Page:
In today’s era of on-the-go learners who require knowledge when they need it, microlearning is an essential tool to keep learners engaged and allow information retention. To make use of microlearning, break a one-hour online lesson into shorter segments labelled as ‘microlessons’. By doing so, you will ensure that students are not overwhelmed with too much material all at once!
Add testing and gamification
Adding quizzes, interactive content and time limits is an effective way to engage learners. Gaming elements can also add interest.
Use a variety of learning styles
Not everyone learns the same way. Opt for different styles to engage visual, auditory, kinesthetic, logical, and social learners.
Make your training courses personal and relevant to the individual learner. You can do this by adding a personalized touch, such as inputting their name into the welcome page, customizing their end-of-course screen, or creating groups within your LMS. Doing so will make them feel valued and provide an enhanced learning experience!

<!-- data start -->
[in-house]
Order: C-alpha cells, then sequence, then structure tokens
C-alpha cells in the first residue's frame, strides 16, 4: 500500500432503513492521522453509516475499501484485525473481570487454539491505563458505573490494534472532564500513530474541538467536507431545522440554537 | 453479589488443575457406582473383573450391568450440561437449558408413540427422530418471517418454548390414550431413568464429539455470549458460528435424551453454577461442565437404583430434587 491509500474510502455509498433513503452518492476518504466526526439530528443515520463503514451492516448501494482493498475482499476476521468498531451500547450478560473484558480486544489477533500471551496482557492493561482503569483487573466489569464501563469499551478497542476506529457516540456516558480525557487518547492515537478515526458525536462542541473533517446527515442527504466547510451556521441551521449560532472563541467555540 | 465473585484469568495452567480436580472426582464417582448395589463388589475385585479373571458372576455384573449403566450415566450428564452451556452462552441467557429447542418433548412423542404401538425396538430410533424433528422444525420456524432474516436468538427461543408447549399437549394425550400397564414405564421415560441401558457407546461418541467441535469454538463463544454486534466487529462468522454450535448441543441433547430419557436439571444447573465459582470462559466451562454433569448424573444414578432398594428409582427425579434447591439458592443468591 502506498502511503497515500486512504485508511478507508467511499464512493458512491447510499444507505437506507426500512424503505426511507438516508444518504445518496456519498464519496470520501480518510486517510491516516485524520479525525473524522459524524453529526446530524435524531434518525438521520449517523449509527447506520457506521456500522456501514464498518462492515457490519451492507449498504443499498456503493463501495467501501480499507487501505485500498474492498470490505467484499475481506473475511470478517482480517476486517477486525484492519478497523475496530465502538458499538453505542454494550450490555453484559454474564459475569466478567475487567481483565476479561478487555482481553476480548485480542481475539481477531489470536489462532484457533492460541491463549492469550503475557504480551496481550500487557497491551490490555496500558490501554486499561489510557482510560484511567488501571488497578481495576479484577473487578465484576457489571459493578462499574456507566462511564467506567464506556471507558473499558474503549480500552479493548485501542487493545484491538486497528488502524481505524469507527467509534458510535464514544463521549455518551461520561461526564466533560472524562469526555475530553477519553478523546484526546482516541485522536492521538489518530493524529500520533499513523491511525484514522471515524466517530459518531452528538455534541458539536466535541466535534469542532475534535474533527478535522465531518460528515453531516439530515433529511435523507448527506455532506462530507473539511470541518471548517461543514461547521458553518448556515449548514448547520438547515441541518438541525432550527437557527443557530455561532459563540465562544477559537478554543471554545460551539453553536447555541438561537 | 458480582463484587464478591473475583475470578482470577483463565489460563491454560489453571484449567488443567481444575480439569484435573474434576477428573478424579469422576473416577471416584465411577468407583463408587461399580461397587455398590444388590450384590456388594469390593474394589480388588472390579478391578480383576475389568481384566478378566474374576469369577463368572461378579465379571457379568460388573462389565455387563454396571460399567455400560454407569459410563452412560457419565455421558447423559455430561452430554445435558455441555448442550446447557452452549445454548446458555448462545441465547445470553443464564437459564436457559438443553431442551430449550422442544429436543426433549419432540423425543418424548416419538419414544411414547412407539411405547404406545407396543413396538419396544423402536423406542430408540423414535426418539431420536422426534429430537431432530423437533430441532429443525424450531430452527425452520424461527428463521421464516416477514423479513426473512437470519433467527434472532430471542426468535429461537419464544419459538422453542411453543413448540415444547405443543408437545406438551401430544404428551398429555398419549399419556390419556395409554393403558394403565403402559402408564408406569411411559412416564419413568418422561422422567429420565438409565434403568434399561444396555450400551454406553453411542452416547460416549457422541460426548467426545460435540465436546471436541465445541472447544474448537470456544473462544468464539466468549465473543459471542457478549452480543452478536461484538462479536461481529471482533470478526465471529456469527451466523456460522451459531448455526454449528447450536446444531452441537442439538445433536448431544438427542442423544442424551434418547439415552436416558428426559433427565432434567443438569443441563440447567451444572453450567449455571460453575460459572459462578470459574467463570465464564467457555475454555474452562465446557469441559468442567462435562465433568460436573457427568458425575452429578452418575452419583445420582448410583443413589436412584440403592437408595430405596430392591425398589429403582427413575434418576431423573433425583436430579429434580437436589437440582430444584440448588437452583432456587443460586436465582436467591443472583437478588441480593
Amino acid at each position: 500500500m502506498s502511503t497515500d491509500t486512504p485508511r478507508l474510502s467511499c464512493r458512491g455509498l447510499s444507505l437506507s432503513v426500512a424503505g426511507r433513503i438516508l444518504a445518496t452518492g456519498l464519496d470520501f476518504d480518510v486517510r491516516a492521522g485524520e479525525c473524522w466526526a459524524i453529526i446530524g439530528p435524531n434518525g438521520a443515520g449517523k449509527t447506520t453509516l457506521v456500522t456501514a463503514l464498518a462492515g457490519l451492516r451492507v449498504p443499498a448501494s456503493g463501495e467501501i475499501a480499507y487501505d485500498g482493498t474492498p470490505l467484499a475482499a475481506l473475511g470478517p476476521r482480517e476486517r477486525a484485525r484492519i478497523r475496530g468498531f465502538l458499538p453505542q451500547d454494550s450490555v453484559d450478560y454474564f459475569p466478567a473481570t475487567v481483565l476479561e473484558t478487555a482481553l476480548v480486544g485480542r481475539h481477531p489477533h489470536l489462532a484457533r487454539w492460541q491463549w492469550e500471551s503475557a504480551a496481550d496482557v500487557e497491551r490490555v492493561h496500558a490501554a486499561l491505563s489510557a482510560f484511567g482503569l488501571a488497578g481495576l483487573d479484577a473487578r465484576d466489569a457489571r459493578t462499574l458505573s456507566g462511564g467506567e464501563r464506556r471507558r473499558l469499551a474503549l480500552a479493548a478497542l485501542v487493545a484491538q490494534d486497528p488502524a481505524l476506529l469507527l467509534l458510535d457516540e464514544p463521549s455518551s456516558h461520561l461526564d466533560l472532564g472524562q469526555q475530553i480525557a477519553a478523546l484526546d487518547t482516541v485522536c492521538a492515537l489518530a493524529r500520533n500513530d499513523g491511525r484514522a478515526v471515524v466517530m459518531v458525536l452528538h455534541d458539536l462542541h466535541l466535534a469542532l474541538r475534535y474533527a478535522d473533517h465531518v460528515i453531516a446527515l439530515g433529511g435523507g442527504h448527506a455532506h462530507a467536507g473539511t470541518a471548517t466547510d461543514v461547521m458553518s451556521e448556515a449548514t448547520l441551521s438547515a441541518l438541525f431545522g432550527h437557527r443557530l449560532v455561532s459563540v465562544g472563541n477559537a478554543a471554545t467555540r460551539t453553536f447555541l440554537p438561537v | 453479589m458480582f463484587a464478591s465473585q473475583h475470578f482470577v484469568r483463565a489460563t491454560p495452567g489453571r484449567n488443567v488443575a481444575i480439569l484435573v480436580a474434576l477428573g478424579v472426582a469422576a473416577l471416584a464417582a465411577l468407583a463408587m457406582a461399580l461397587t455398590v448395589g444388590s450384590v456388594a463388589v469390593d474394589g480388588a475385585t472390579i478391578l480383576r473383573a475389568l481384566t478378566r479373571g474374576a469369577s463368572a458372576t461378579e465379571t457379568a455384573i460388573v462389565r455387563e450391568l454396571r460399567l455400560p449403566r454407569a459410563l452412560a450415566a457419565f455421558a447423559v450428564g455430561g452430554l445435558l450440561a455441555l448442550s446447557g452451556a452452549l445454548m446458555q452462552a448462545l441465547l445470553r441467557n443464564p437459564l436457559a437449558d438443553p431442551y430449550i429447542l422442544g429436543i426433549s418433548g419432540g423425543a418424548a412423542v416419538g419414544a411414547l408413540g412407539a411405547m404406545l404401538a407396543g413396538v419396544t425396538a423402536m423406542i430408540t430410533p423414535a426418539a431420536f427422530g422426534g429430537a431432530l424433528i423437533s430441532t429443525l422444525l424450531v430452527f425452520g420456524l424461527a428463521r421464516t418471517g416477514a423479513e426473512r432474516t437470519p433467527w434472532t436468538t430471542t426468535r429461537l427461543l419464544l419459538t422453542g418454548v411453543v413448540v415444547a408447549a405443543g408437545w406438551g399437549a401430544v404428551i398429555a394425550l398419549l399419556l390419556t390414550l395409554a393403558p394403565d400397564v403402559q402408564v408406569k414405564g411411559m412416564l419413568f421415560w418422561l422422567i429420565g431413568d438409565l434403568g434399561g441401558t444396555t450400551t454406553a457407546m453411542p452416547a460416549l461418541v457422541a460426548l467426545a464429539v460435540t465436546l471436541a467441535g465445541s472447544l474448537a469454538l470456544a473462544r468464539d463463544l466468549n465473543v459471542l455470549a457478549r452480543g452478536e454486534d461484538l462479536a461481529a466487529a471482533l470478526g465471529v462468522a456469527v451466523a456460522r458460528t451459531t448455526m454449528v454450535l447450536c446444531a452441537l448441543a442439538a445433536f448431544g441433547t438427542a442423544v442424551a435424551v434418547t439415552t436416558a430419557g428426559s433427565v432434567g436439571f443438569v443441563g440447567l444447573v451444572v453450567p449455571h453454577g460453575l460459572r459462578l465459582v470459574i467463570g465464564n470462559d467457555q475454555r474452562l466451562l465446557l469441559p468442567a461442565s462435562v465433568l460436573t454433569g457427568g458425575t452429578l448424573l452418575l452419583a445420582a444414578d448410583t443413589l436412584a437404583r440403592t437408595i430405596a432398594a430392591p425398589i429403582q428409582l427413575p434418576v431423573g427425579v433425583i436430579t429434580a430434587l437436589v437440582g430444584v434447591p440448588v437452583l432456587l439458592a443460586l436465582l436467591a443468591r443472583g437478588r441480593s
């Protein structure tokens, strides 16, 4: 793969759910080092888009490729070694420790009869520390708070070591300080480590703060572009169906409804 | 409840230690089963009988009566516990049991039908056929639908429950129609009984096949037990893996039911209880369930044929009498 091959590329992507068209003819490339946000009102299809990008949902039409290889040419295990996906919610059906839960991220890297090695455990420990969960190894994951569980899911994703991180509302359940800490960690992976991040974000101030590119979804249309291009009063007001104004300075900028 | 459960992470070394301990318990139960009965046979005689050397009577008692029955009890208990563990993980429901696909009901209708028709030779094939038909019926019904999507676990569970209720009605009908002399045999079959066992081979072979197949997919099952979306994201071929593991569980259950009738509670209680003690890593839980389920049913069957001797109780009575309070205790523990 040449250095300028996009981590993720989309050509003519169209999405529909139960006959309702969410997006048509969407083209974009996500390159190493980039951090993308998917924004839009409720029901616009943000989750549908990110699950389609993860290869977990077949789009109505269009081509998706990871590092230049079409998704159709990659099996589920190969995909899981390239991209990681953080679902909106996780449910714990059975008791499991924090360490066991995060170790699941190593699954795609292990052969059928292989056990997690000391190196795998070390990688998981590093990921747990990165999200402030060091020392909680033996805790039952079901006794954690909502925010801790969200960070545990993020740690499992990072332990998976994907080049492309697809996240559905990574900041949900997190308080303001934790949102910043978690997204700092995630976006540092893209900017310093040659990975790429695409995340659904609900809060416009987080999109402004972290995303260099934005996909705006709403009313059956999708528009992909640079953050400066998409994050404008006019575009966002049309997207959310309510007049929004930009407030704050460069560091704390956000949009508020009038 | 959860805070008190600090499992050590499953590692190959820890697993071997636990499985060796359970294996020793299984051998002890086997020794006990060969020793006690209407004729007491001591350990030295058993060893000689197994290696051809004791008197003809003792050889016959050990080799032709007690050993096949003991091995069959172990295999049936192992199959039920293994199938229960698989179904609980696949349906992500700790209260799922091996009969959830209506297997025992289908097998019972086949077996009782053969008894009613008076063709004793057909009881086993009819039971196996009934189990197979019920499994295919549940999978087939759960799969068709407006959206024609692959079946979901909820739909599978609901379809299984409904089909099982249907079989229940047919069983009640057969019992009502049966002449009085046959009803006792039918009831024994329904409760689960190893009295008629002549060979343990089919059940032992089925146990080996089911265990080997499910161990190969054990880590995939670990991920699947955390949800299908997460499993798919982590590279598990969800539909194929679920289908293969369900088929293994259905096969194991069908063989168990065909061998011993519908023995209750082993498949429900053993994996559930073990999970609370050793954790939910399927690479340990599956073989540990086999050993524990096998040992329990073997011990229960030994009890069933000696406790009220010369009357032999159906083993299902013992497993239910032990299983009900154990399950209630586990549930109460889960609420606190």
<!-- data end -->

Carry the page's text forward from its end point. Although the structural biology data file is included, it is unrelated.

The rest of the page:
Develop course content designed for optimal learning
There are established learning frameworks that help instructional designers to build content that is designed for optimal learning. Choose between ADDIE, Bloom’s Taxonomy or our preferred Tell me. Show me. Let me try. Test me approach to create wells-structured learning content.
How LEAi helps with customer education
Making the cultural and educational switch from product training to customer education can be hard. However, once you make the shift, you will see a remarkable change on how your clients engage with you.
To make the transition easier, consider using our course authoring tool so you can accelerate your learning content creation and roll out more courses that fit your new strategy. LEAi is so easy to use – simply upload your presentations, documents, blogs and wikis, and LEAi will automatically build your learning objectives, learning content and test questions.
Let us show you how LEAi can be used within your organization!